Review: Fast medium switch OB1 vs. OB1+MUX
Fast medium switch in microfluidic channels is generally a required technique to perform a wide range of biomedical and chemical microfluidic assays, such as the analysis of living cells in vitro, particle washing, etc.
For this reason, Elveflow® proposes two different configurations of its microfluidic instruments to perform ultrafast flow changes.
In this review the medium change speed of these two configurations are measured, analysed and compared in order to help our clients finding the best configuration to perform their particular assays.
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To measure the medium change speed, the two configurations have been set and several medium flow switches have been carried out (see figure below) and recorded using a frame rate of 30fps for each configuration.
Secondly, each video has been analyzed using “ImageJ” software and sliced into a stack of images (one image every 0.003 seconds). Finally, the changes in intensity have been monitored through each stack and the average intensity at a fixed position has been calculated giving different results for each configuration.
Results and interpretation:
a) Configuration A: Elveflow OB1 + MUX
- Switch each 4 seconds: Average time= 0.2897
- Switch each 8 seconds: Average time= 0.2933
- Switch each 12 seconds: Average time = 0.2833s
- Switch each 16 seconds: Average time = 0.3007s
- Switch each 24 seconds: Average time = 0.2793s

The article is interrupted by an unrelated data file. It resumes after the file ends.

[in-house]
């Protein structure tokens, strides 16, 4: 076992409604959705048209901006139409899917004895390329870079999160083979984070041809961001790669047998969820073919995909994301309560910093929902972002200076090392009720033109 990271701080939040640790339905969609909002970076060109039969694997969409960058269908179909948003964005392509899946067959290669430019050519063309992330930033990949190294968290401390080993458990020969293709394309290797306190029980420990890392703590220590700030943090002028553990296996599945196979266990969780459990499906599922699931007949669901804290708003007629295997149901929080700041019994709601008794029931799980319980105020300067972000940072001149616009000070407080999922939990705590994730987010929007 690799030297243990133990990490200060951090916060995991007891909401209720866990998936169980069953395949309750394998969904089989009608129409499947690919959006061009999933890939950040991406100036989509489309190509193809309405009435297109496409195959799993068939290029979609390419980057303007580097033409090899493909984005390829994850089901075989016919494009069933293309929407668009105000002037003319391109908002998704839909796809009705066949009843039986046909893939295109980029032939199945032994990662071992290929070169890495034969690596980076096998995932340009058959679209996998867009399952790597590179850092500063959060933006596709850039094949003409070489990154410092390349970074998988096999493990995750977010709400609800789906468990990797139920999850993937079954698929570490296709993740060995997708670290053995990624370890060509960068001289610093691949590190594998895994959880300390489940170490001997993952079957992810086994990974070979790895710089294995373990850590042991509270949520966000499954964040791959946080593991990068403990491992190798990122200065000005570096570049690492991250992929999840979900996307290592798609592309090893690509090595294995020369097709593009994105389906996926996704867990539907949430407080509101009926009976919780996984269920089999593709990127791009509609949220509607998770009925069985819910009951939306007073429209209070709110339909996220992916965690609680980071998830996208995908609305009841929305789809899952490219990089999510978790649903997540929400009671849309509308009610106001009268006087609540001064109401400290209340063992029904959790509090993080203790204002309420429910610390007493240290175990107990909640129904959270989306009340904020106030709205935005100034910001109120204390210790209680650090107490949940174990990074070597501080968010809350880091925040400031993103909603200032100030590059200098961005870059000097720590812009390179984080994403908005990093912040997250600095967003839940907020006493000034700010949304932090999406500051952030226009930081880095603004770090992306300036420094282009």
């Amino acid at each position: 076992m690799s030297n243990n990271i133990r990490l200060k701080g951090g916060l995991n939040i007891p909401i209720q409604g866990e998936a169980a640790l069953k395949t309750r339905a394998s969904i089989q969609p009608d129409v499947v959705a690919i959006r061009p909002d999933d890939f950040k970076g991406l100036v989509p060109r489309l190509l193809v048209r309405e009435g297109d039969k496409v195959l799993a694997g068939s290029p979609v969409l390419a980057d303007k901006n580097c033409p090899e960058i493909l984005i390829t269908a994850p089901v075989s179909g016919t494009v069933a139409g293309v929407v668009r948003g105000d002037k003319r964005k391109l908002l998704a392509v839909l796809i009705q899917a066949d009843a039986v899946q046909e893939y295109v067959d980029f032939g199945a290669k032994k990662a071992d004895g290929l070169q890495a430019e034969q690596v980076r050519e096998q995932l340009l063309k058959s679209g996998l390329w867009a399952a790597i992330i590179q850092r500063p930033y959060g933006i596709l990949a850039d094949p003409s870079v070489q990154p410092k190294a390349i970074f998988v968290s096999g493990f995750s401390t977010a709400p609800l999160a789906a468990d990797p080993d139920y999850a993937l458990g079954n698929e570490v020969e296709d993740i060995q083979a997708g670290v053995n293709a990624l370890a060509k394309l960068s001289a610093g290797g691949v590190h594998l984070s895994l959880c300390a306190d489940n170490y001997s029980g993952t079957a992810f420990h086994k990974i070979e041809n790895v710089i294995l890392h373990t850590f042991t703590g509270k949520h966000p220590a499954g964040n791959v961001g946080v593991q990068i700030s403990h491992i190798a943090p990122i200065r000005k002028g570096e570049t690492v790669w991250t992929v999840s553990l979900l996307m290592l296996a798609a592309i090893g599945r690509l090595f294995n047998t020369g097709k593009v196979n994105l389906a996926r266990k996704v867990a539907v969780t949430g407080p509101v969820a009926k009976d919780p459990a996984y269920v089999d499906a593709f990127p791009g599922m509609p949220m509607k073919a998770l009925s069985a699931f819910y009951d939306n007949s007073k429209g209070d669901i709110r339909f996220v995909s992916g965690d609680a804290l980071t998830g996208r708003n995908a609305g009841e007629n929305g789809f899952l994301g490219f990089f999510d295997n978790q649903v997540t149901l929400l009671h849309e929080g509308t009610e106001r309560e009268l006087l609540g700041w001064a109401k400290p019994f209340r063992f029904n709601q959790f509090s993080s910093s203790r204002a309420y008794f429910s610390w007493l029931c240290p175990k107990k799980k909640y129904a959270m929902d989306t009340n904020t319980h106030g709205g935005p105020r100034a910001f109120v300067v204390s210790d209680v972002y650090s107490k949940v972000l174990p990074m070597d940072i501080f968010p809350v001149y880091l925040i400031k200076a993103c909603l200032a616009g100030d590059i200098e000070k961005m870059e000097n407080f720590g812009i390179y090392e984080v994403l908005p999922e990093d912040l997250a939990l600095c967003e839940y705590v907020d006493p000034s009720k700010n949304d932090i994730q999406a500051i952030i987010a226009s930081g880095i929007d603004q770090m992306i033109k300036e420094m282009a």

b) Configuration B: Elveflow OB1
– Switch each 4 seconds: Average time = 0.3337s
- Switch each 8 seconds: Average time = 0.6893s
- Switch each 12 seconds: Average time = 1.0927s
- Switch each 16 seconds: Average time = 1.5757s
- Switch each 24 seconds: Average time = 2.4970s
The results show that the Configuration A (OB1+MUX) can perform a faster medium switch than the Configuration B (OB1). This observation remains true even when the switch frequency time between each of the three tested mediums becomes longer: the Configuration A shows a constant average time whereas the Configuration B shows an increment directly proportional to the switch frequency time (see the figure below).
The reason for this increment is that some flow always comes back from the main channel and passes through the other two channels. The longer this flow carries on flowing the longer it will take to come back through the main channel.
There is an alternative way to perform the medium switch with this configuration which allows to reduce the average switch time: when a little residual laminar flow of the other two mediums is allowed on the edges of the main channel, we avoid any back flow. As a result no extra time will be needed by the medium to come back on every switch.
As every assay or experiment is different, the best configuration will depend on its objectives and conditions. The following SWOT analysis expects to be helpful to decide which configuration is more suitable in each case.
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